Meeting with your Resident Assistant (RA) in a “get-to-know-you” fashion can be somewhat of a hassle. In the long run, however, it can create a better environment throughout the year.
All RAs across Mercyhurst’s campus are required to meet with their residents in some way. RAs in the freshman living areas have to do programs such as “movie night” or “DIY nights,” in an attempt to get the freshmen out of their rooms and their shells. The sophomore areas are similar, with RAs helping with programs, but they take it a step further. As of last year, the sophomore area RAs have to add “intentional interactions” to their bag of “Residence Life tricks.” I met with Sabrina Sosa, a second year RA for sophomore area housing, to discuss the nature of these interactions.
I began by asking if the junior and senior housing required the same effort as the underclassmen interactions. Sosa, a senior, said the upperclassmen RAs are not required to do traditional programs with residents, but their meetings are referred to instead as “reflective engagement.” Sosa said that the engagements are individual, not by apartment, and are supposed to be more reflective and in depth than the sophomore ones.
Intentional interactions are a great way for RAs to get to know their residents in a relaxed setting, but having them as a requirement can make students feel as if the RA does not genuinely want to know their residents.
When I asked Sosa if she would do these interactions if they were not mandatory for her job, she did not hesitate in her response of “yes.”
“If the first time you meet someone is when you write them up, it is hard to form a relationship after that,” Sosa said.
It is better to build a relationship with your RA early, as it can make the situation less awkward when they have to bang on your door at 3 a.m. when you are blasting music. It is also nice to know that your RA wants to meet you, and is not necessarily speaking with you because they have to.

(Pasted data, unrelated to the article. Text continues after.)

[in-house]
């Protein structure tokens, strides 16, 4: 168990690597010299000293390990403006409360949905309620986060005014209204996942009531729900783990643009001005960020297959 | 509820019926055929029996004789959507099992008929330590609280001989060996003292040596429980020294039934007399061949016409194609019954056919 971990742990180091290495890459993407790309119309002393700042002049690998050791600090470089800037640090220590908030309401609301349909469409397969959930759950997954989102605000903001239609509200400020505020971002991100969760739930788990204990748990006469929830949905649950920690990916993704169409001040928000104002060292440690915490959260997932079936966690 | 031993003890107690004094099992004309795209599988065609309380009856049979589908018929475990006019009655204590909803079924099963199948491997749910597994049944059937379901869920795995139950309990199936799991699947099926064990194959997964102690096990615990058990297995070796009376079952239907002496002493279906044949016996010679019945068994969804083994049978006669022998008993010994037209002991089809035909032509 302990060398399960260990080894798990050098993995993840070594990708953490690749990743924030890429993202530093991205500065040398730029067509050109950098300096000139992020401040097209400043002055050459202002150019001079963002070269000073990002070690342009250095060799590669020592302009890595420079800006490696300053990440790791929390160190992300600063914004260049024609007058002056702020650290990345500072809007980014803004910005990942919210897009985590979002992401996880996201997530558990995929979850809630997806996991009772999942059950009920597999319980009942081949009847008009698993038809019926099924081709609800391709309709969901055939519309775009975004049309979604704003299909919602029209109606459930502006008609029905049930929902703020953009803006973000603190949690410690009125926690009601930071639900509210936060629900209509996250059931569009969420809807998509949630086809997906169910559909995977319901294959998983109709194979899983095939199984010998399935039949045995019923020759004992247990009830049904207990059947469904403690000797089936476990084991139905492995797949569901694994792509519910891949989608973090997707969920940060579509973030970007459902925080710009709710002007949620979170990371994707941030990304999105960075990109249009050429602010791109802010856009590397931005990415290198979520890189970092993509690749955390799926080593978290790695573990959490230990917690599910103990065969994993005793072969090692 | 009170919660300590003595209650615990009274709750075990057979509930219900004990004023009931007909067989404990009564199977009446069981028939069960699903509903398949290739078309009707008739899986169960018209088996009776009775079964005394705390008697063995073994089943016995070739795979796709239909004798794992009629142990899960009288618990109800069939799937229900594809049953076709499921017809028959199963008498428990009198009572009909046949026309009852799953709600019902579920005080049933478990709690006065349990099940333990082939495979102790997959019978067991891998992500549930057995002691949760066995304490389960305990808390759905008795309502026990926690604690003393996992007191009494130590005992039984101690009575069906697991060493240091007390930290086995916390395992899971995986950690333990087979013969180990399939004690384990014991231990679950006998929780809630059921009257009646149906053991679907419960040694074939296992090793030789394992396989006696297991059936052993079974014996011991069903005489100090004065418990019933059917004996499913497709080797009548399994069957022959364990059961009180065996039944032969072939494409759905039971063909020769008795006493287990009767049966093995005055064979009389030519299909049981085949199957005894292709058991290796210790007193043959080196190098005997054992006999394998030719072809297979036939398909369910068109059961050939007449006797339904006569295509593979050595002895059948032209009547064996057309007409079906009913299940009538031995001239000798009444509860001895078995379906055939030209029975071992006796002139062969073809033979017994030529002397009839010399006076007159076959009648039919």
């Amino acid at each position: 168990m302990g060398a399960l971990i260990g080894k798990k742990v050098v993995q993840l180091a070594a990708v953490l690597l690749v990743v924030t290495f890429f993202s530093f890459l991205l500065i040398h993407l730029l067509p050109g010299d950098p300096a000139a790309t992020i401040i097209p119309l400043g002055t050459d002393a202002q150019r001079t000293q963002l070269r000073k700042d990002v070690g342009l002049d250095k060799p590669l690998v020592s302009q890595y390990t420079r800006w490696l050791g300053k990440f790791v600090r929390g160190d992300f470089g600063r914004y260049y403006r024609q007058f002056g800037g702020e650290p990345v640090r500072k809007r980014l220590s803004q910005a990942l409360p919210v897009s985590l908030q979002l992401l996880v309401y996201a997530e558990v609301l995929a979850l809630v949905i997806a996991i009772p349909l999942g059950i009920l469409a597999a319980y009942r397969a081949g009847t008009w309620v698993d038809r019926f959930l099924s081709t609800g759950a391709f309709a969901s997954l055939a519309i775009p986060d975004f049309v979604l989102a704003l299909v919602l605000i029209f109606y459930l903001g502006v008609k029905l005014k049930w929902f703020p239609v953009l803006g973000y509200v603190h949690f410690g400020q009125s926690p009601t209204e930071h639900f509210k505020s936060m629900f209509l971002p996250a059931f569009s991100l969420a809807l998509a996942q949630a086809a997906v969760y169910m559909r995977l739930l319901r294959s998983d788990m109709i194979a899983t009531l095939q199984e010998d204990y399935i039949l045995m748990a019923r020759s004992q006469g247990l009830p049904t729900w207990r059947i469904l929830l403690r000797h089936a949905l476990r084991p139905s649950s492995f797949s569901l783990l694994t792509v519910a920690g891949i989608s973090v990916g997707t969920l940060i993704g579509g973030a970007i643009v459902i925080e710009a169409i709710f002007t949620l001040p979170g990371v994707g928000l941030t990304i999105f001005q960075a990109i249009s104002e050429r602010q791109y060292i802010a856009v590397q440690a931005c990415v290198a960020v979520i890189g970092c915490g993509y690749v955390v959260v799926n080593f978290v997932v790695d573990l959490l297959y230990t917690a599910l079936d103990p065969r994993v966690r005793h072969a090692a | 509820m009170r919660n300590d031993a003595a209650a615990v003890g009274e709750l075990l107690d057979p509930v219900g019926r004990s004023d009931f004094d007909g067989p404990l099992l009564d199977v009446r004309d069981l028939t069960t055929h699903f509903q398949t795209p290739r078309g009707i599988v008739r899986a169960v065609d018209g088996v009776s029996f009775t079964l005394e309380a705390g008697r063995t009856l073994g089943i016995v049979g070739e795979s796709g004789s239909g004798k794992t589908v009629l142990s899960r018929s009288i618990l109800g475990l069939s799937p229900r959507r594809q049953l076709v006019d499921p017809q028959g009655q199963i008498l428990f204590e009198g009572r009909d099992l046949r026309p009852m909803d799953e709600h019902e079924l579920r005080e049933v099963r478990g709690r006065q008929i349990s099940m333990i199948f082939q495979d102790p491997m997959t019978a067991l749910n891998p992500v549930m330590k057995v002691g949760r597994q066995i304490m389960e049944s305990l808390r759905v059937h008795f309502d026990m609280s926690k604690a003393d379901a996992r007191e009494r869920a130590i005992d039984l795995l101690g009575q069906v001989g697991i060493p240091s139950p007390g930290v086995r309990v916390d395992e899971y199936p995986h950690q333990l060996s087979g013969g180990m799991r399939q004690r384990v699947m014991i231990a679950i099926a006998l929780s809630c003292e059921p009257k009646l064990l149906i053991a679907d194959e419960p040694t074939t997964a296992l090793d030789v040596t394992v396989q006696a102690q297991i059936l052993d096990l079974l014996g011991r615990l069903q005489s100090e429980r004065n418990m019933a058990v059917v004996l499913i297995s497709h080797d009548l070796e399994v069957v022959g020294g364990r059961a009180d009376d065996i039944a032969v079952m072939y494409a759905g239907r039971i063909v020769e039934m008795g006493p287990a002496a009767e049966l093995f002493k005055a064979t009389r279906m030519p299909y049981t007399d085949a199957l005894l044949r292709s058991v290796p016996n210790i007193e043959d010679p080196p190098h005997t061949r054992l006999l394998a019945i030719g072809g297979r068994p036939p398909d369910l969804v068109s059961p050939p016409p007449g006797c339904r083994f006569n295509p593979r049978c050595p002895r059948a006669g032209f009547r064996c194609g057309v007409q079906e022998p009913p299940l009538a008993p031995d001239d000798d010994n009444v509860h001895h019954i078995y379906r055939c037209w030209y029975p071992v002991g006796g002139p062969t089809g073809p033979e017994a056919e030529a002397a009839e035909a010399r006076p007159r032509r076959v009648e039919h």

There have been whispers of the types of questions that are recommended for the RAs to ask during the interactions, such as discussions about religious views or subjects that some might be otherwise deemed “touchy.”
Sosa put those to bed by showing me the questions currently provided for the engagements. They range from the origin of roommate situations to what kind of programs residents would like to see this year and spring break plans.
“The questions are meant as suggestions, it’s based on how much you want to share with me,” said Sosa. “If we sit and talk about food the whole time, great, if you want to talk about school, that’s fine too.” She said that this will be up to the RA’s individual style.
My concern with these “intentional interactions” is that, in the sophomore area, they are meant to be with all roommates and the RA. I know in my apartment none of us have the same schedules. With work, classes and clubs, it would be hard to find a time where all of us could sit down and meet with Sosa.
“This was definitely the hardest part of getting these done last year, because I had a full schedule and people would not get back to me,” Sosa said of this concern. “I know you are busy, and it’s okay if the meetings are ten minutes.”
All in all, it is a good idea to have some way to meet the RA, whether you are a freshman, senior or anything in between. It really is a good feeling to know that your RA feels that these meeting are a relaxed fun way to meet all their residents. The idea of meeting an RA early on likewise fights the high school stereotype that the principal only knows the bad kids’ names.